Records published by the Treasury reveal that millions of pounds of unclaimed inheritance is now waiting to be claimed from the UK government.
Despite efforts to convince people to make a will, many never get around to this inexpensive and straightforward task. When someone dies without a will, but there are known family members, an intestate death while not ideal, can be resolved. However. where there is no known family, their estate will be passed on to the Crown as ownerless property via ‘Bona Vacantia’, which essentially means ‘ownerless goods’.
Unclaimed assets include property, including buildings, money and personal possessions. While in some cases these unclaimed estates are of very little value, they can be worth millions and people could be entitled to a share of the deceased person’s estate if they are a relative. It’s not just direct dependents that may be in line for a windfall; even distant relations could be in for some money. However, where no heirs are found, the estate is eventually transferred to the HM Treasury.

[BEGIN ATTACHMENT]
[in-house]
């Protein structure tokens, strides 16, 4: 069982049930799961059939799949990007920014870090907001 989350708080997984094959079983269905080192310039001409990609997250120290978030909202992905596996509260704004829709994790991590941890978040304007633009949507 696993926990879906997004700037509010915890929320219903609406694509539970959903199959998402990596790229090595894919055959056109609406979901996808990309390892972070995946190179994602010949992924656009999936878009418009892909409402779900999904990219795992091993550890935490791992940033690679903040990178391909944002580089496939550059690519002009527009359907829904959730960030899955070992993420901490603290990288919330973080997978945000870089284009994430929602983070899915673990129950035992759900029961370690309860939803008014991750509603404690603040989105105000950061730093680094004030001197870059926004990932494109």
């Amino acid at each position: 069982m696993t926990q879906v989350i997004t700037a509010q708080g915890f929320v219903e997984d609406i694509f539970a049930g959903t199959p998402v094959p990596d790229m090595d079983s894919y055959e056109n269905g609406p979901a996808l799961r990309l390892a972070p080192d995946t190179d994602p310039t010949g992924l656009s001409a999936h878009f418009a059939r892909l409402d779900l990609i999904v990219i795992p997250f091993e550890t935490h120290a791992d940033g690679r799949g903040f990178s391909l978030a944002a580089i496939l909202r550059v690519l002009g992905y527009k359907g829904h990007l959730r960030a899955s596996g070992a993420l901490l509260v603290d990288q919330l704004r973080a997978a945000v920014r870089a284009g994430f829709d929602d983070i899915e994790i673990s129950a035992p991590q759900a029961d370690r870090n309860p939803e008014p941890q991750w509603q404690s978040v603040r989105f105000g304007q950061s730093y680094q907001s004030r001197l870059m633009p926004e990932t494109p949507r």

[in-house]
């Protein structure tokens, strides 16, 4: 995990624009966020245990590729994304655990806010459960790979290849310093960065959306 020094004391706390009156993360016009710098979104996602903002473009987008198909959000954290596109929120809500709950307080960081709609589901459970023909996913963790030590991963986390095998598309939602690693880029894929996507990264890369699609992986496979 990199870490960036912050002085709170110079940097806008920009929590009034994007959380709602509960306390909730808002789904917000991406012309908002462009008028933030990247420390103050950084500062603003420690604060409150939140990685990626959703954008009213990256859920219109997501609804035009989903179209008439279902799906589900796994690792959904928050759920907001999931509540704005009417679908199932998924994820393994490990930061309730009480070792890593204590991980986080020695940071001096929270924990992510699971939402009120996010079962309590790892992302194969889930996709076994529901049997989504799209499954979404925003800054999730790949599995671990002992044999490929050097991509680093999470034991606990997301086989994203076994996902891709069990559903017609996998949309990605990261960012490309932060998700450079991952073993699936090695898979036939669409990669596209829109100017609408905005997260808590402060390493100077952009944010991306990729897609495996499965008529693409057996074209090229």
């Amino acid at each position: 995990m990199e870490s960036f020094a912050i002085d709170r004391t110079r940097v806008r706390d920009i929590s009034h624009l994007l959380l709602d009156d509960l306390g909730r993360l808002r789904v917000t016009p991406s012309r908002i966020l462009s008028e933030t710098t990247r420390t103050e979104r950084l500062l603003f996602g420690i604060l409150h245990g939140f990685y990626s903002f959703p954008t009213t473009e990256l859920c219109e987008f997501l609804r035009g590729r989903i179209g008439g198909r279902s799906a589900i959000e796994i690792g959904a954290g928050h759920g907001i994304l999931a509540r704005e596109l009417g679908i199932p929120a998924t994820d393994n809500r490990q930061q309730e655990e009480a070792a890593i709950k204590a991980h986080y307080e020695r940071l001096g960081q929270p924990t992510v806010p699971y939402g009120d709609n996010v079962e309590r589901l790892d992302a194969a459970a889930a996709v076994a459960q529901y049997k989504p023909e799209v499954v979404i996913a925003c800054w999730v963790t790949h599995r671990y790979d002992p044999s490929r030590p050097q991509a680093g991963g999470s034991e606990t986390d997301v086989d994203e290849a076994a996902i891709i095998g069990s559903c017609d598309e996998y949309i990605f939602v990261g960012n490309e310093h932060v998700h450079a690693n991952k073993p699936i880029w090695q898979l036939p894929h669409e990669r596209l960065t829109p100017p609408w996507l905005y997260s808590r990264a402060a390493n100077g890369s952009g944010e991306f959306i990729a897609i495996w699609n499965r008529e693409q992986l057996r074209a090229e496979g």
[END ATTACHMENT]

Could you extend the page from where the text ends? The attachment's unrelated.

While the value of these are not made public, the Government’s Bona Vacantia (BV) department does publish an up-to-date list of all unclaimed estates held by the Treasury solicitor. The list is updated every working day. Newly advertised estates appear at the top of the list, and after one day of publication, new estates drop into the rest of the list in alphabetical order.
To register a claim for an estate, people should send details of how they are related to the person who has died, including the dates of births, marriages and deaths of all those on their family tree to the Bona Vacantia Division (BVD) of the Government Legal Department. If it looks like someone is entitled to claim the estate, they may then be asked to prove the relationship through birth certificates.
Under the law, an estate should be claimed within 12 years of intestate’s death, but BV can extend this to 30 years or more at their discretion.